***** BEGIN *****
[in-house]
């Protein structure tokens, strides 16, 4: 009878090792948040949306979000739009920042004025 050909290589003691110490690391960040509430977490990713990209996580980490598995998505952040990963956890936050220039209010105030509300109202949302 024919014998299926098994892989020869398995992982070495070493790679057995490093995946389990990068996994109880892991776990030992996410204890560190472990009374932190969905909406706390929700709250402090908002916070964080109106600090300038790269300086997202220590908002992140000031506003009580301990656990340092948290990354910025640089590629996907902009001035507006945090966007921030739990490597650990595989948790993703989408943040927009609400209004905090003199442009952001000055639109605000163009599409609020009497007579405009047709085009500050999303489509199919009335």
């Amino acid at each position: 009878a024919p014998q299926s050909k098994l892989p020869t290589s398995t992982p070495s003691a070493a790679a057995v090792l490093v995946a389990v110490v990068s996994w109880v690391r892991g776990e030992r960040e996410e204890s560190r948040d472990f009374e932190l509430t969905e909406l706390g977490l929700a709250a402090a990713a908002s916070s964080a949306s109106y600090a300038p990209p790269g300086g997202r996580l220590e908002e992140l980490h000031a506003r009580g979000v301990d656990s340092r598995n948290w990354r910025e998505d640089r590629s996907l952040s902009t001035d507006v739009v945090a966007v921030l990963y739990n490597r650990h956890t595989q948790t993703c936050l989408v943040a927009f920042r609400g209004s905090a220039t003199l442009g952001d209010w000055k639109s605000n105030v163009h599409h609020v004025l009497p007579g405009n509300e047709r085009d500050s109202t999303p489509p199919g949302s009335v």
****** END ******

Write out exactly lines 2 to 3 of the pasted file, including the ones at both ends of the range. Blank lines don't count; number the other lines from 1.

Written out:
């Protein structure tokens, strides 16, 4: 009878090792948040949306979000739009920042004025 050909290589003691110490690391960040509430977490990713990209996580980490598995998505952040990963956890936050220039209010105030509300109202949302 024919014998299926098994892989020869398995992982070495070493790679057995490093995946389990990068996994109880892991776990030992996410204890560190472990009374932190969905909406706390929700709250402090908002916070964080109106600090300038790269300086997202220590908002992140000031506003009580301990656990340092948290990354910025640089590629996907902009001035507006945090966007921030739990490597650990595989948790993703989408943040927009609400209004905090003199442009952001000055639109605000163009599409609020009497007579405009047709085009500050999303489509199919009335």
């Amino acid at each position: 009878a024919p014998q299926s050909k098994l892989p020869t290589s398995t992982p070495s003691a070493a790679a057995v090792l490093v995946a389990v110490v990068s996994w109880v690391r892991g776990e030992r960040e996410e204890s560190r948040d472990f009374e932190l509430t969905e909406l706390g977490l929700a709250a402090a990713a908002s916070s964080a949306s109106y600090a300038p990209p790269g300086g997202r996580l220590e908002e992140l980490h000031a506003r009580g979000v301990d656990s340092r598995n948290w990354r910025e998505d640089r590629s996907l952040s902009t001035d507006v739009v945090a966007v921030l990963y739990n490597r650990h956890t595989q948790t993703c936050l989408v943040a927009f920042r609400g209004s905090a220039t003199l442009g952001d209010w000055k639109s605000n105030v163009h599409h609020v004025l009497p007579g405009n509300e047709r085009d500050s109202t999303p489509p199919g949302s009335v």